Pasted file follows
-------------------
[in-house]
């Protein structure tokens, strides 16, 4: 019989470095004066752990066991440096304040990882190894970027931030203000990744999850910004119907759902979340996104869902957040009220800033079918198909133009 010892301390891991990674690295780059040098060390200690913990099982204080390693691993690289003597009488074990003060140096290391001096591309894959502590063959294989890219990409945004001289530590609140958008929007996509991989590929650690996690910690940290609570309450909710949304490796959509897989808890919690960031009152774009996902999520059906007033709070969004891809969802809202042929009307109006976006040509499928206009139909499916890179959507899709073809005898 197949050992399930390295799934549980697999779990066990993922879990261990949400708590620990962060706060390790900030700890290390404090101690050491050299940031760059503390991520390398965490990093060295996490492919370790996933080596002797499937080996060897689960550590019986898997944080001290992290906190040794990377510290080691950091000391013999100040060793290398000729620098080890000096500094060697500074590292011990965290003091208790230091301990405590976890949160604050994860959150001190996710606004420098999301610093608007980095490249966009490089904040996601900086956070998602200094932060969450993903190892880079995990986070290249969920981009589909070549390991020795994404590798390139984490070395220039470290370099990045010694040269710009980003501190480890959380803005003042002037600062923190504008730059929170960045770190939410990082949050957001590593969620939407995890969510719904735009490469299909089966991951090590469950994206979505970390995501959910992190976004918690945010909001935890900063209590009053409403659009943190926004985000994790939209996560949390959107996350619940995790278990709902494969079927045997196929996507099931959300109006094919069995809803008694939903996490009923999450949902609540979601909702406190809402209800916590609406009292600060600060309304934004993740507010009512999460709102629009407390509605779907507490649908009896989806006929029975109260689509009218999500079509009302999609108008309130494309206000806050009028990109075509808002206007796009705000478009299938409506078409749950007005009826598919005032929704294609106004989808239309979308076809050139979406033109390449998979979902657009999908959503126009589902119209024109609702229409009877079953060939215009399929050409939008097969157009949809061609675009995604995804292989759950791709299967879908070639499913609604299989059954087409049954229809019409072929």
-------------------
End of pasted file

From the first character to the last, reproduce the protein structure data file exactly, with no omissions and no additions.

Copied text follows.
[in-house]
């Protein structure tokens, strides 16, 4: 019989470095004066752990066991440096304040990882190894970027931030203000990744999850910004119907759902979340996104869902957040009220800033079918198909133009 010892301390891991990674690295780059040098060390200690913990099982204080390693691993690289003597009488074990003060140096290391001096591309894959502590063959294989890219990409945004001289530590609140958008929007996509991989590929650690996690910690940290609570309450909710949304490796959509897989808890919690960031009152774009996902999520059906007033709070969004891809969802809202042929009307109006976006040509499928206009139909499916890179959507899709073809005898 197949050992399930390295799934549980697999779990066990993922879990261990949400708590620990962060706060390790900030700890290390404090101690050491050299940031760059503390991520390398965490990093060295996490492919370790996933080596002797499937080996060897689960550590019986898997944080001290992290906190040794990377510290080691950091000391013999100040060793290398000729620098080890000096500094060697500074590292011990965290003091208790230091301990405590976890949160604050994860959150001190996710606004420098999301610093608007980095490249966009490089904040996601900086956070998602200094932060969450993903190892880079995990986070290249969920981009589909070549390991020795994404590798390139984490070395220039470290370099990045010694040269710009980003501190480890959380803005003042002037600062923190504008730059929170960045770190939410990082949050957001590593969620939407995890969510719904735009490469299909089966991951090590469950994206979505970390995501959910992190976004918690945010909001935890900063209590009053409403659009943190926004985000994790939209996560949390959107996350619940995790278990709902494969079927045997196929996507099931959300109006094919069995809803008694939903996490009923999450949902609540979601909702406190809402209800916590609406009292600060600060309304934004993740507010009512999460709102629009407390509605779907507490649908009896989806006929029975109260689509009218999500079509009302999609108008309130494309206000806050009028990109075509808002206007796009705000478009299938409506078409749950007005009826598919005032929704294609106004989808239309979308076809050139979406033109390449998979979902657009999908959503126009589902119209024109609702229409009877079953060939215009399929050409939008097969157009949809061609675009995604995804292989759950791709299967879908070639499913609604299989059954087409049954229809019409072929």